That’s according to a U.S. official who also confirmed that the withdrawal of Iraqi troops from Ramadi may have been prompted by the unexplained pullout of the elite Iraqi counterterrorism force based in the city.
The pullout of the Iraqi counterterrorism unit from Ramadi first appeared in the Kurdish news agency Rudaw.
The departure of that elite unit led other Iraqi military commanders in the city to order the departure of their troops even though they held a significant numerical superiority, the U.S. official said.
Over the weekend, Defense Secretary Ash Carter criticized the “will to fight” of Iraqi forces in Ramadi because they withdrew from the city even though “they vastly outnumbered the opposing force.”
Taken together, it appears the fall of Ramadi was due to a domino effect of circumstances.
Officials said last week that ISIS fighters launched more than 30 car bombs inside Ramadi in an effort to take over the city where fighting has been raging for more than a year and a half.
The attacks came at the same time as a sandstorm that affected ground operations. The storm also led the Iraqi commander on the ground to mistakenly believe that the sandstorm would prevent coalition airstrikes from supporting his troops, according to U.S. officials. American officials have said that the deteriorating weather conditions would not have affected the ability to conduct airstrikes.
“The Iraqi security forces did not feel that they were supported as they could have been. They did not feel they had the resources, they did not feel they were in a position to win,” said Col. Steve Warren, a Pentagon spokesman, speaking broadly about the Iraqi troop pullout from Ramadi.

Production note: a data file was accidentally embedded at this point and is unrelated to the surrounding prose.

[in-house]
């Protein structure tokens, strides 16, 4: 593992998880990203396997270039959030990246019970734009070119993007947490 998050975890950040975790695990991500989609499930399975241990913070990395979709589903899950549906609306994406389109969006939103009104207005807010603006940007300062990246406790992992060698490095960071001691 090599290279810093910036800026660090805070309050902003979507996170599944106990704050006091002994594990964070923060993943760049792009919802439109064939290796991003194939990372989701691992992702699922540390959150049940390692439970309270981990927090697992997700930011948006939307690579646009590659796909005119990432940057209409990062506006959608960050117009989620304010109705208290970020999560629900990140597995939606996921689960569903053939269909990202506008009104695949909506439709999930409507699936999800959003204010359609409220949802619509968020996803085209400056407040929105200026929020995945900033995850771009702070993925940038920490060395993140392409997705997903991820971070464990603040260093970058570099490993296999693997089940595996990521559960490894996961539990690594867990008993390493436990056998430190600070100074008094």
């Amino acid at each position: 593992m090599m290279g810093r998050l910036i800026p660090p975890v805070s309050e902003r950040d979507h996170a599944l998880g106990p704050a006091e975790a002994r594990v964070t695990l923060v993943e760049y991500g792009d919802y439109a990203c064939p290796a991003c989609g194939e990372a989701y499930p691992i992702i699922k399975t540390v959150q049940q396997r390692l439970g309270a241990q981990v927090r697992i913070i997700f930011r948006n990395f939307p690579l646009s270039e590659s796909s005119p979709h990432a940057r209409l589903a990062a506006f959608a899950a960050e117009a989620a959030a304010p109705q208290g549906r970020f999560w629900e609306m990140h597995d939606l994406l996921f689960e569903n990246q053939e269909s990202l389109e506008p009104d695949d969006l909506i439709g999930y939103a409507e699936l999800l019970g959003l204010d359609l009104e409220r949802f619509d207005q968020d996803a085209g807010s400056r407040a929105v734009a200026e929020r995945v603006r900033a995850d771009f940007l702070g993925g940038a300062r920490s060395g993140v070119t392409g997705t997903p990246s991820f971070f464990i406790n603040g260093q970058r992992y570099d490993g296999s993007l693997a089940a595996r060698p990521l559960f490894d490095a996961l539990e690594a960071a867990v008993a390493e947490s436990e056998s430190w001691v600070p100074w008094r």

“We welcome the news from Prime Minister al Abadi that they will begin a counteroffensive to retake Ramadi and we will continue to support them,” Warren said.
American officials said the Iraqi offensive to retake Ramadi had not yet begun. One U.S. official said the expectation is that it will begin in a matter of days.
The Iraqi offensive will include a mix of Iraqi military forces serving alongside 3,000 militia forces, known as the Popular Mobilization Forces, that have gathered in Habbaniyah outside of Ramadi.
Warren described “shaping operations” by the Iraqi military “to secure lines of communications, secure key road junctures and intersections and secure terrain prior to a full-on offensive.”
While the offensive had not yet begun, he said there had been clashes outside the city between forward elements of ISIS and Iraqi military forces, who are “both moving forward to conduct reconnaissance and probe each other’s positions.”